What's your approach to painting? How do the reactions of western and Chinese audiences differ?
Beijing-born, Paris-based artist Jiang Dahai:
'I get the paper I use from Anhui province. You'll never find Chinese paintings on this kind of paper. I'm the only artist that uses this ancient paper. In modern art, the stress is on the material that's used, so I'm trying to bring the ancient traditions through to modern times, by using the old materials. In traditional calligraphy, the brush and ink, bi mu, is considered integral. But if you're talking about modernity I just don't think it's as important. By adopting a western approach in creating modern Chinese paintings, it's been a merging of east and west.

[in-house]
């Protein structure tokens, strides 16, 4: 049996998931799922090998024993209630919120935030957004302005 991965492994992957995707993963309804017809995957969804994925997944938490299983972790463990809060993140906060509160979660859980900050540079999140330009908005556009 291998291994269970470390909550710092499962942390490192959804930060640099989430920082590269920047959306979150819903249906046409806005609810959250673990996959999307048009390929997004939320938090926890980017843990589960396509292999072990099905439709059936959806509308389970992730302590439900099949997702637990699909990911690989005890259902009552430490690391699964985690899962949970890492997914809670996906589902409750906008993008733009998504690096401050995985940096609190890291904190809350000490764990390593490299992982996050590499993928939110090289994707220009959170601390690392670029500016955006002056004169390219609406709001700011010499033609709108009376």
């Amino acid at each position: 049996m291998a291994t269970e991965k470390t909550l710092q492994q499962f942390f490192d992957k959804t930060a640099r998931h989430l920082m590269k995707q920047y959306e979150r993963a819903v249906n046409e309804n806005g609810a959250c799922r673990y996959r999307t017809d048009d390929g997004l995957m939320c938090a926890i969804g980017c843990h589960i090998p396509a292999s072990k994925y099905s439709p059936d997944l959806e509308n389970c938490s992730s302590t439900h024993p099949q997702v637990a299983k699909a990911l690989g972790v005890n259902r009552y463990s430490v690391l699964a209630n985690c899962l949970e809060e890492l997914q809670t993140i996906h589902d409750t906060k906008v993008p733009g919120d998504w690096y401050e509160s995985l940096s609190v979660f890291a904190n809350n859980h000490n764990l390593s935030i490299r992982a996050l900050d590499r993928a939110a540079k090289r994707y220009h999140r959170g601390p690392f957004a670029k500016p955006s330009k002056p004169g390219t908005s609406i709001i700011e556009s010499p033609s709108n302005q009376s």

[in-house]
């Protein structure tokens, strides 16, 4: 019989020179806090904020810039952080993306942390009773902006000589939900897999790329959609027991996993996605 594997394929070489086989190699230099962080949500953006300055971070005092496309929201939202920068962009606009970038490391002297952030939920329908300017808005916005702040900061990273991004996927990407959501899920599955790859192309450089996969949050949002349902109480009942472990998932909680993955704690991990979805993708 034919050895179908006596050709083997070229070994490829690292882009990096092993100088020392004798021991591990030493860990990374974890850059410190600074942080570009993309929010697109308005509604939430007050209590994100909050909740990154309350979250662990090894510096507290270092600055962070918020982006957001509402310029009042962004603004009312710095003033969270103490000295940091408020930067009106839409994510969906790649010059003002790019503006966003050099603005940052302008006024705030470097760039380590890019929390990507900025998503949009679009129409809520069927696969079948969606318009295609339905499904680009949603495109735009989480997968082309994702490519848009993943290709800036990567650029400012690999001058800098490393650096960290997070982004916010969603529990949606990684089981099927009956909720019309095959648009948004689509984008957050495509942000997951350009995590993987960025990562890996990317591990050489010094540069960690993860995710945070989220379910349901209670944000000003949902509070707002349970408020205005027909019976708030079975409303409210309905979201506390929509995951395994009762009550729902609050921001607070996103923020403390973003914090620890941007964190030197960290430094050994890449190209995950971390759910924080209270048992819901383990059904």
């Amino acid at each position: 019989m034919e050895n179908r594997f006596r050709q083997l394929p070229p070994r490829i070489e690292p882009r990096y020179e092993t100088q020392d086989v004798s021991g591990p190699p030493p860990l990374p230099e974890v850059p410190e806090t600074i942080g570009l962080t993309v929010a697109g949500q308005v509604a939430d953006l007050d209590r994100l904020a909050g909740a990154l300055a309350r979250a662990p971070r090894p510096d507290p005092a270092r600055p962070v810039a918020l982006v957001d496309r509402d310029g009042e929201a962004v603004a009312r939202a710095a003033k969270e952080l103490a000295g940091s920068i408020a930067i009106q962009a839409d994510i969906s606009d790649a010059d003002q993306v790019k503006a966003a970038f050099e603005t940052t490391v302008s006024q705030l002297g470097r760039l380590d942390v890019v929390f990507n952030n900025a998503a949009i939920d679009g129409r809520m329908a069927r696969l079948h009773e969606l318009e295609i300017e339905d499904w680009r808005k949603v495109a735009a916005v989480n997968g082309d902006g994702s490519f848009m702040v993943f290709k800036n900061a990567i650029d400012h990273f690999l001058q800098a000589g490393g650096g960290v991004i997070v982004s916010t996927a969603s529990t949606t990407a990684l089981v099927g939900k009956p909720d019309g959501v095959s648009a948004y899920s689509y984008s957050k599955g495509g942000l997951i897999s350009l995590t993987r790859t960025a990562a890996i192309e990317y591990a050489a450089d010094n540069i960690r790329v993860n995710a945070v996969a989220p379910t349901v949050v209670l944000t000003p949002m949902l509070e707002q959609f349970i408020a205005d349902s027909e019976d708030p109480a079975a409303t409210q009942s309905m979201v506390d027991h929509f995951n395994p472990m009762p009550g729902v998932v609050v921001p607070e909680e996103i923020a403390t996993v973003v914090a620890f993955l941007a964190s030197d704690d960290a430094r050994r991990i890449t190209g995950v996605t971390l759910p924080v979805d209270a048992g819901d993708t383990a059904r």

'I'm inspired a lot by Degas, mainly because I can see the abstraction in his work that others may not. Westerners are more accepting of my paintings than Chinese. I think it's because they've been exposed to more western art. It's a strange phenomenon, but the Chinese aren't as accepting - mainly because I don't think they understand modern Chinese paintings.'
What do you think of the high prices being paid at auction for works by artists such as Zao Wu-ki? Chinese art seems to be very popular right now.
'It's a bit strange - a bit hard to believe, really. They're talented men, but I have a lot of French friends who simply won't accept the new phenomenon of higher prices being charged for Chinese art. Artists should, in any case, always paint for themselves, and not with an audience in mind. This is where I think things have changed. Art is becoming too commercial.'
Images of Calligraphy - Recent Work by Jiang Dahai, Alisan Fine Arts. Ends June 10